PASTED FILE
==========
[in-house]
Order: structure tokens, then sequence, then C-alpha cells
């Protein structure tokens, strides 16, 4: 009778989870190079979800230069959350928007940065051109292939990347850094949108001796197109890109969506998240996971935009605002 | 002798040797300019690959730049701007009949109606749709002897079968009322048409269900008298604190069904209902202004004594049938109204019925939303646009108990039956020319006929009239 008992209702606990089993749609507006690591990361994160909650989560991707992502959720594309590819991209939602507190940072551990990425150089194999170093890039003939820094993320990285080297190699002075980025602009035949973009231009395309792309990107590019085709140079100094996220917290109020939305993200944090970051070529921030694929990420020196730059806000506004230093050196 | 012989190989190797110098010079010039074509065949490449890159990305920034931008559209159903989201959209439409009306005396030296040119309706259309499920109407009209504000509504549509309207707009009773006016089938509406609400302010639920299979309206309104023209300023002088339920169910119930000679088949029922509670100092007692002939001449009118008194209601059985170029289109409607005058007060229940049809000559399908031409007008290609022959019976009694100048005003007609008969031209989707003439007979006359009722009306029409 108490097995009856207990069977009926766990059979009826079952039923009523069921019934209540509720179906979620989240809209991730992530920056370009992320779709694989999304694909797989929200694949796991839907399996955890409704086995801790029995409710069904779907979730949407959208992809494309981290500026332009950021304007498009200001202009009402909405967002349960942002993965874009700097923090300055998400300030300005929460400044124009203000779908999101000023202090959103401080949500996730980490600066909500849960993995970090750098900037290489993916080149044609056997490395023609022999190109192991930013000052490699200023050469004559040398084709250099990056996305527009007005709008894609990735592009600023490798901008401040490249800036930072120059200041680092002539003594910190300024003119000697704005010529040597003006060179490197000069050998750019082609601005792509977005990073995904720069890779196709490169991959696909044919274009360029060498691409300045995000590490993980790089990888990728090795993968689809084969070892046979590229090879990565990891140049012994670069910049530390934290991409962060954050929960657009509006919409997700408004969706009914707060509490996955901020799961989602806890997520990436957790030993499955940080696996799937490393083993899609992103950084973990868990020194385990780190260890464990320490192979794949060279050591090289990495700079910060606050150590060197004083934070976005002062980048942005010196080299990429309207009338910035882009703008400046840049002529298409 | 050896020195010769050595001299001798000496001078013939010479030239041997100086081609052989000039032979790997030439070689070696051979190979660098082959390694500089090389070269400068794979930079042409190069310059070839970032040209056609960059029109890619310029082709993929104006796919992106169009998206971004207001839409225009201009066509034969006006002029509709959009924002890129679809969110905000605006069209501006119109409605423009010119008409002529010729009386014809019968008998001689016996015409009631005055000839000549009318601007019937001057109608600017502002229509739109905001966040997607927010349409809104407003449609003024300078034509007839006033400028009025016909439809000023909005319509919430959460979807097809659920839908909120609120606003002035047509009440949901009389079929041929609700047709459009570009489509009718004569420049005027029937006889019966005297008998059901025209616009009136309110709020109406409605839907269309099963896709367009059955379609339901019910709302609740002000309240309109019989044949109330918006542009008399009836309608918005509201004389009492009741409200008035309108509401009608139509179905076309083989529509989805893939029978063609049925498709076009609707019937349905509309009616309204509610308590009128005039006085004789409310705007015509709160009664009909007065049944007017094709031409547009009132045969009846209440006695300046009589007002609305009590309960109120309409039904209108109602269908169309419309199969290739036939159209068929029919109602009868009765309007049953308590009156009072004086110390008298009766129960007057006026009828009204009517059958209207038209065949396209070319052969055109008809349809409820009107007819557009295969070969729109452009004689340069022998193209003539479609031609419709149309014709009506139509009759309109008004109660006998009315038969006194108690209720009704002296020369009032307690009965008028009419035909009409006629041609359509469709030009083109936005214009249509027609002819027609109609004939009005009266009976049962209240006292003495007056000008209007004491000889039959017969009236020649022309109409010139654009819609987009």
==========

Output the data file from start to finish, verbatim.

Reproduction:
[in-house]
Order: structure tokens, then sequence, then C-alpha cells
């Protein structure tokens, strides 16, 4: 009778989870190079979800230069959350928007940065051109292939990347850094949108001796197109890109969506998240996971935009605002 | 002798040797300019690959730049701007009949109606749709002897079968009322048409269900008298604190069904209902202004004594049938109204019925939303646009108990039956020319006929009239 008992209702606990089993749609507006690591990361994160909650989560991707992502959720594309590819991209939602507190940072551990990425150089194999170093890039003939820094993320990285080297190699002075980025602009035949973009231009395309792309990107590019085709140079100094996220917290109020939305993200944090970051070529921030694929990420020196730059806000506004230093050196 | 012989190989190797110098010079010039074509065949490449890159990305920034931008559209159903989201959209439409009306005396030296040119309706259309499920109407009209504000509504549509309207707009009773006016089938509406609400302010639920299979309206309104023209300023002088339920169910119930000679088949029922509670100092007692002939001449009118008194209601059985170029289109409607005058007060229940049809000559399908031409007008290609022959019976009694100048005003007609008969031209989707003439007979006359009722009306029409 108490097995009856207990069977009926766990059979009826079952039923009523069921019934209540509720179906979620989240809209991730992530920056370009992320779709694989999304694909797989929200694949796991839907399996955890409704086995801790029995409710069904779907979730949407959208992809494309981290500026332009950021304007498009200001202009009402909405967002349960942002993965874009700097923090300055998400300030300005929460400044124009203000779908999101000023202090959103401080949500996730980490600066909500849960993995970090750098900037290489993916080149044609056997490395023609022999190109192991930013000052490699200023050469004559040398084709250099990056996305527009007005709008894609990735592009600023490798901008401040490249800036930072120059200041680092002539003594910190300024003119000697704005010529040597003006060179490197000069050998750019082609601005792509977005990073995904720069890779196709490169991959696909044919274009360029060498691409300045995000590490993980790089990888990728090795993968689809084969070892046979590229090879990565990891140049012994670069910049530390934290991409962060954050929960657009509006919409997700408004969706009914707060509490996955901020799961989602806890997520990436957790030993499955940080696996799937490393083993899609992103950084973990868990020194385990780190260890464990320490192979794949060279050591090289990495700079910060606050150590060197004083934070976005002062980048942005010196080299990429309207009338910035882009703008400046840049002529298409 | 050896020195010769050595001299001798000496001078013939010479030239041997100086081609052989000039032979790997030439070689070696051979190979660098082959390694500089090389070269400068794979930079042409190069310059070839970032040209056609960059029109890619310029082709993929104006796919992106169009998206971004207001839409225009201009066509034969006006002029509709959009924002890129679809969110905000605006069209501006119109409605423009010119008409002529010729009386014809019968008998001689016996015409009631005055000839000549009318601007019937001057109608600017502002229509739109905001966040997607927010349409809104407003449609003024300078034509007839006033400028009025016909439809000023909005319509919430959460979807097809659920839908909120609120606003002035047509009440949901009389079929041929609700047709459009570009489509009718004569420049005027029937006889019966005297008998059901025209616009009136309110709020109406409605839907269309099963896709367009059955379609339901019910709302609740002000309240309109019989044949109330918006542009008399009836309608918005509201004389009492009741409200008035309108509401009608139509179905076309083989529509989805893939029978063609049925498709076009609707019937349905509309009616309204509610308590009128005039006085004789409310705007015509709160009664009909007065049944007017094709031409547009009132045969009846209440006695300046009589007002609305009590309960109120309409039904209108109602269908169309419309199969290739036939159209068929029919109602009868009765309007049953308590009156009072004086110390008298009766129960007057006026009828009204009517059958209207038209065949396209070319052969055109008809349809409820009107007819557009295969070969729109452009004689340069022998193209003539479609031609419709149309014709009506139509009759309109008004109660006998009315038969006194108690209720009704002296020369009032307690009965008028009419035909009409006629041609359509469709030009083109936005214009249509027609002819027609109609004939009005009266009976049962209240006292003495007056000008209007004491000889039959017969009236020649022309109409010139654009819609987009």